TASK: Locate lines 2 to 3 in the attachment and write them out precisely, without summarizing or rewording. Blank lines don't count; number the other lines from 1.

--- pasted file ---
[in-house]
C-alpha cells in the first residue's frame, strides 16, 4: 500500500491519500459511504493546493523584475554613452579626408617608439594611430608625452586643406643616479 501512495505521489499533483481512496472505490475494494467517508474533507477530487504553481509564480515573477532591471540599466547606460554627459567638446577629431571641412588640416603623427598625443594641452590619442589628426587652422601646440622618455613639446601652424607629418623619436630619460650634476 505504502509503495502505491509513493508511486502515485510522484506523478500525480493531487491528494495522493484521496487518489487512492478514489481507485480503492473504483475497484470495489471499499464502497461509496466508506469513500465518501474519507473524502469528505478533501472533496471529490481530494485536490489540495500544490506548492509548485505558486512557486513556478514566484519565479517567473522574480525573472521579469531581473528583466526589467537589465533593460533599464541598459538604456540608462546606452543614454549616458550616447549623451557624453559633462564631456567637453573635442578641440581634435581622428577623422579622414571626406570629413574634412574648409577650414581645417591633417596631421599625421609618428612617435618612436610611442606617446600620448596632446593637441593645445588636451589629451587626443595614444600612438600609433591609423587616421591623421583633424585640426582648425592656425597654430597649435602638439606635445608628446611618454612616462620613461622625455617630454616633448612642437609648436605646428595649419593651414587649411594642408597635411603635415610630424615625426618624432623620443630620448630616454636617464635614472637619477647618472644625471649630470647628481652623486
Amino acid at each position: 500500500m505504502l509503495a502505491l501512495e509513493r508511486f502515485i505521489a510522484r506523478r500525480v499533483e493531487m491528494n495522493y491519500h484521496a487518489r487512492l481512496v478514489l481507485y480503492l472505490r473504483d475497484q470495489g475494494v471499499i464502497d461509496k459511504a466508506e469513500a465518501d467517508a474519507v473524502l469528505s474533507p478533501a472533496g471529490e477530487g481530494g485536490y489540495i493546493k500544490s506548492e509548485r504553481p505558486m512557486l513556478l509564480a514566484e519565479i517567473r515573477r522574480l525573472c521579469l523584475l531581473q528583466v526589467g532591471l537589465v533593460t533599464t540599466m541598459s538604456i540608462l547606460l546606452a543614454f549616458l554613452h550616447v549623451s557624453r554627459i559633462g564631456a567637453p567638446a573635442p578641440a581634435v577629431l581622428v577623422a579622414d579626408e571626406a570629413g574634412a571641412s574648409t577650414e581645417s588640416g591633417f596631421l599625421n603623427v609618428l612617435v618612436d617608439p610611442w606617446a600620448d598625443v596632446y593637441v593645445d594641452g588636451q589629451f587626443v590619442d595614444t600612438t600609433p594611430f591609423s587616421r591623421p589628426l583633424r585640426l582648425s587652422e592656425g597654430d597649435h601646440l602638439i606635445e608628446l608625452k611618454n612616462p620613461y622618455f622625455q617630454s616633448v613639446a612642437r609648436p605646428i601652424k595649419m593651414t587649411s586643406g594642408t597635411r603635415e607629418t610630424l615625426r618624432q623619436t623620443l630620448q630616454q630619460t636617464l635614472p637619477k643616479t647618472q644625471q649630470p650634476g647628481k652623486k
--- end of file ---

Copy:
C-alpha cells in the first residue's frame, strides 16, 4: 500500500491519500459511504493546493523584475554613452579626408617608439594611430608625452586643406643616479 501512495505521489499533483481512496472505490475494494467517508474533507477530487504553481509564480515573477532591471540599466547606460554627459567638446577629431571641412588640416603623427598625443594641452590619442589628426587652422601646440622618455613639446601652424607629418623619436630619460650634476 505504502509503495502505491509513493508511486502515485510522484506523478500525480493531487491528494495522493484521496487518489487512492478514489481507485480503492473504483475497484470495489471499499464502497461509496466508506469513500465518501474519507473524502469528505478533501472533496471529490481530494485536490489540495500544490506548492509548485505558486512557486513556478514566484519565479517567473522574480525573472521579469531581473528583466526589467537589465533593460533599464541598459538604456540608462546606452543614454549616458550616447549623451557624453559633462564631456567637453573635442578641440581634435581622428577623422579622414571626406570629413574634412574648409577650414581645417591633417596631421599625421609618428612617435618612436610611442606617446600620448596632446593637441593645445588636451589629451587626443595614444600612438600609433591609423587616421591623421583633424585640426582648425592656425597654430597649435602638439606635445608628446611618454612616462620613461622625455617630454616633448612642437609648436605646428595649419593651414587649411594642408597635411603635415610630424615625426618624432623620443630620448630616454636617464635614472637619477647618472644625471649630470647628481652623486
Amino acid at each position: 500500500m505504502l509503495a502505491l501512495e509513493r508511486f502515485i505521489a510522484r506523478r500525480v499533483e493531487m491528494n495522493y491519500h484521496a487518489r487512492l481512496v478514489l481507485y480503492l472505490r473504483d475497484q470495489g475494494v471499499i464502497d461509496k459511504a466508506e469513500a465518501d467517508a474519507v473524502l469528505s474533507p478533501a472533496g471529490e477530487g481530494g485536490y489540495i493546493k500544490s506548492e509548485r504553481p505558486m512557486l513556478l509564480a514566484e519565479i517567473r515573477r522574480l525573472c521579469l523584475l531581473q528583466v526589467g532591471l537589465v533593460t533599464t540599466m541598459s538604456i540608462l547606460l546606452a543614454f549616458l554613452h550616447v549623451s557624453r554627459i559633462g564631456a567637453p567638446a573635442p578641440a581634435v577629431l581622428v577623422a579622414d579626408e571626406a570629413g574634412a571641412s574648409t577650414e581645417s588640416g591633417f596631421l599625421n603623427v609618428l612617435v618612436d617608439p610611442w606617446a600620448d598625443v596632446y593637441v593645445d594641452g588636451q589629451f587626443v590619442d595614444t600612438t600609433p594611430f591609423s587616421r591623421p589628426l583633424r585640426l582648425s587652422e592656425g597654430d597649435h601646440l602638439i606635445e608628446l608625452k611618454n612616462p620613461y622618455f622625455q617630454s616633448v613639446a612642437r609648436p605646428i601652424k595649419m593651414t587649411s586643406g594642408t597635411r603635415e607629418t610630424l615625426r618624432q623619436t623620443l630620448q630616454q630619460t636617464l635614472p637619477k643616479t647618472q644625471q649630470p650634476g647628481k652623486k